Editor’s Note: On the first Sunday of Advent 2011, Catholics will use a new translation of the Roman Missal. This column explains some of those changes.
In the creed of the Mass all stand to recommit themselves to the fundamental doctrinal truths of our faith revealed in the Word of God just proclaimed.
Most frequently we profess the Nicene Creed, so named because it was first formulated at the first Council of Nicea, modern Turkey, in 325 A.D.
Many non-Catholic Christian denominations profess this same creed. It was formulated so early in Christian history that it does not contain points of Catholic doctrine to which other faiths object.
For instance, no mention is made of the real presence of Jesus Christ — body, blood, soul and divinity — in holy Communion.
The main reasons for this are historical. The real presence of Jesus Christ in the Eucharist was not called into question until centuries later.
The Council of Nicea was convened in part to resolve an early church heresy known as Arianism. This false teaching was proposed by Arius, a priest of Alexandria in Egypt, who believed that at some point Jesus was created by God.
Besides conflicting with the witness of the Scriptures — such as Jesus’ testament that “the Father and I are one” in John 10:30 and “before Abraham came to be, I AM” in John 8:58 — the Arian teaching denies Jesus’ divinity since, as Arius taught, Jesus was not of the same essence as God.
If Jesus is not God himself, then how does his death redeem humanity? If faith is placed in a false, or non-divine Christ, then how can he save humanity?
If Jesus was merely a supreme being, as Arius taught, then how could he take our humanity into God’s Kingdom?
What sets Christianity apart from other religions is that we believe God himself came among us not as a prophet, but as a tangible experience of the truth, which only comes from God.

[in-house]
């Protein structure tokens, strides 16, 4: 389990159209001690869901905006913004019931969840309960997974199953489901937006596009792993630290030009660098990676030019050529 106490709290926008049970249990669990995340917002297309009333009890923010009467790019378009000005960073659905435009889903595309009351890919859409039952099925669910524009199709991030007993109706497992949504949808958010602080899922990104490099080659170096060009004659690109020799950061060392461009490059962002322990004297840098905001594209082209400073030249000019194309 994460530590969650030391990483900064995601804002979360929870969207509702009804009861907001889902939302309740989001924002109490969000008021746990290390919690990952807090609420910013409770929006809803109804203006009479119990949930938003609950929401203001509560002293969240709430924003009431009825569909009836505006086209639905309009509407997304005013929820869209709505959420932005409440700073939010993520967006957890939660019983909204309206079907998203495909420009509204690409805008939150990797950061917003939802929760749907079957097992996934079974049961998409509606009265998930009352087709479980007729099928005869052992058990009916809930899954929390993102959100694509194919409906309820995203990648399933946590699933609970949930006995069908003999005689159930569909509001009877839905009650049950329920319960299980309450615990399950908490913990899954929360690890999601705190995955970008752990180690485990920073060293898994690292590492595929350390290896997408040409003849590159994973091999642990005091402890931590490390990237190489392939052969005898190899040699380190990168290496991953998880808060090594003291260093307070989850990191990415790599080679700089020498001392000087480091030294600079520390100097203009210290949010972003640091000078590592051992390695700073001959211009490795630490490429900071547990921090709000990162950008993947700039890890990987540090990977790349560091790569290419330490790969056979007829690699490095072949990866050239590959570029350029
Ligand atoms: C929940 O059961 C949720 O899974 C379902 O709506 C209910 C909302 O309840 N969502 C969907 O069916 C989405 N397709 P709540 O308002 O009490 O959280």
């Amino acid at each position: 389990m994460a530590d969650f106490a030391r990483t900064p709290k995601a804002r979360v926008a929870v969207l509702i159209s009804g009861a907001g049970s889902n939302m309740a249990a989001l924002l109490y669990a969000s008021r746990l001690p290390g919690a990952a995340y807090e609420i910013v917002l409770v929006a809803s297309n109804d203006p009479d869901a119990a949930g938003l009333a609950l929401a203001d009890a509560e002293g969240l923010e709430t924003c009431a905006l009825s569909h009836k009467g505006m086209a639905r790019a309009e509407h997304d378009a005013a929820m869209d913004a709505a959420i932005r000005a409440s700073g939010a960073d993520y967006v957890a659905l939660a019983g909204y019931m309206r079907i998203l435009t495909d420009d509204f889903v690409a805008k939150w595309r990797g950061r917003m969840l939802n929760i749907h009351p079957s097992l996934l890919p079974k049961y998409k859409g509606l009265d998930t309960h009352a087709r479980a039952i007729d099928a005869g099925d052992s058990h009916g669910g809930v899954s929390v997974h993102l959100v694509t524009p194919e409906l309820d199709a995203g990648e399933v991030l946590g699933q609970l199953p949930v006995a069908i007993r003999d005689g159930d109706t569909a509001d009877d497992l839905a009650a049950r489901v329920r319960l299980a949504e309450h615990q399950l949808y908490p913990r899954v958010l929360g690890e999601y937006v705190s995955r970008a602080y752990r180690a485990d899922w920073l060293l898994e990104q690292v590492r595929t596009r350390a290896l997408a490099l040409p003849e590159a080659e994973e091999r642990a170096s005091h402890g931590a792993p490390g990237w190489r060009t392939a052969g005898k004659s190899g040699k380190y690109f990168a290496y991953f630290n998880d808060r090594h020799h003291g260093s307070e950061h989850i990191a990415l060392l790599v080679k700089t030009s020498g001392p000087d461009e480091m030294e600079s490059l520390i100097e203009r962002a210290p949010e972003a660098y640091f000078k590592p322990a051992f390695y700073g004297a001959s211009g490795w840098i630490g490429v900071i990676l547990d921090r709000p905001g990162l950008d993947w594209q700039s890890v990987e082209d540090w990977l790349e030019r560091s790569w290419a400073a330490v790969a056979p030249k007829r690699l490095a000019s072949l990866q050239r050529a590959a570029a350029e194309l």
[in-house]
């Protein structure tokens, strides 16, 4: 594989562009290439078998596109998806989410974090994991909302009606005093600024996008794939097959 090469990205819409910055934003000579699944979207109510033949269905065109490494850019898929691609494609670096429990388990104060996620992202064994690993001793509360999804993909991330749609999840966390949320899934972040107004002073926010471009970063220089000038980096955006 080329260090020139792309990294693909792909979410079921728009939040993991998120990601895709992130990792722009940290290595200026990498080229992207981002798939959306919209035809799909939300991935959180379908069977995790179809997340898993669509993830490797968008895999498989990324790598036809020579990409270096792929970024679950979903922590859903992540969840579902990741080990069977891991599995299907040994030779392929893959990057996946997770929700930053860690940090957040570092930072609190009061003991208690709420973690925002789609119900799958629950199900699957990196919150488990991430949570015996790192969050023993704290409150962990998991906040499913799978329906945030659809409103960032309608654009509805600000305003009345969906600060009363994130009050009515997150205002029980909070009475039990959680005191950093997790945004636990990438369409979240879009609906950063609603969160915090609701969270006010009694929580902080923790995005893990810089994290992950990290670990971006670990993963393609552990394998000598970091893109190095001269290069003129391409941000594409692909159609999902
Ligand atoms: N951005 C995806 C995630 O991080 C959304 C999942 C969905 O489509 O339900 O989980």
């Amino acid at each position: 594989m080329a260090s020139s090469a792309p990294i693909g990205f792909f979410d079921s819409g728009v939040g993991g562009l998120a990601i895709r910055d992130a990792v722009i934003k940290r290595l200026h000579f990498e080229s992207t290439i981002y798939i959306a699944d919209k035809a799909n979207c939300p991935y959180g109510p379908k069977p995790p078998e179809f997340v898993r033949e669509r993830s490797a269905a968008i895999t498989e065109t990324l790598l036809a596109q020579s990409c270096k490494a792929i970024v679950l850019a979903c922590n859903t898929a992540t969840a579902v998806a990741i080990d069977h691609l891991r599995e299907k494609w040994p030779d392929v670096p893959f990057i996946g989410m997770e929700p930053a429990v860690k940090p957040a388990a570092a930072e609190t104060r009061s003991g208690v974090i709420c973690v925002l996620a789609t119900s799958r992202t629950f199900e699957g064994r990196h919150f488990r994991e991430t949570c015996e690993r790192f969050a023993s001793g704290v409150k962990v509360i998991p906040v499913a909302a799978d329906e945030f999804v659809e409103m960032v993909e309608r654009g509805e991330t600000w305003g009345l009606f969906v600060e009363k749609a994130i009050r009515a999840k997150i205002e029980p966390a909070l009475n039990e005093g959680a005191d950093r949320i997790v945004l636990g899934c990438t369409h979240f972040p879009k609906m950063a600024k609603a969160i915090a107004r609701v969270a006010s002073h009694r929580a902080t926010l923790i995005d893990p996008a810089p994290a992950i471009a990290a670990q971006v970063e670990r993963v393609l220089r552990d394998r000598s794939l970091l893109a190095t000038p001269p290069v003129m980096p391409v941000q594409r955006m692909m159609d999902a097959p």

Many now argue that matters of religion like this are of no importance. Skeptics view these teachings as outdated, or medieval. For believers we recall the words of the Letter to the Hebrews in 13:8, “Jesus Christ is the same yesterday and today and forever.”
What was true is true now because God is eternal. The Liturgy of the Church must express this properly and professing the creed each Sunday at Mass is an opportunity for each participant to affirm their acceptance of these eternal truths.
Words such as “consubstantial” and “incarnate” will be employed in the creed in the forthcoming revisions.
Prayer is always to be molded by accurate expressions of faith. The new translation of the Nicene Creed may make use of some unusual words, but this is so our communal celebration, which participates in the worship of heaven, will better reflect on earth the eternal truths of God.
The creed doesn’t mention the Eucharist because it is celebrated in the actions of the Mass that follow it. Why profess faith in something that you are about to do — do not actions speak louder than words?
We can never manifest Christ sharing in the essence of the Father each week any better than his coming among us in the bread and wine.
After all, if Christ were not consubstantial, or one with the Father, then how could He transform the bread and wine into his body and blood through the hands of an unworthy priest?
Father BRYAN Babick, SL.L., is the vicar for Divine Worship and the Sacraments for the Diocese of Charleston.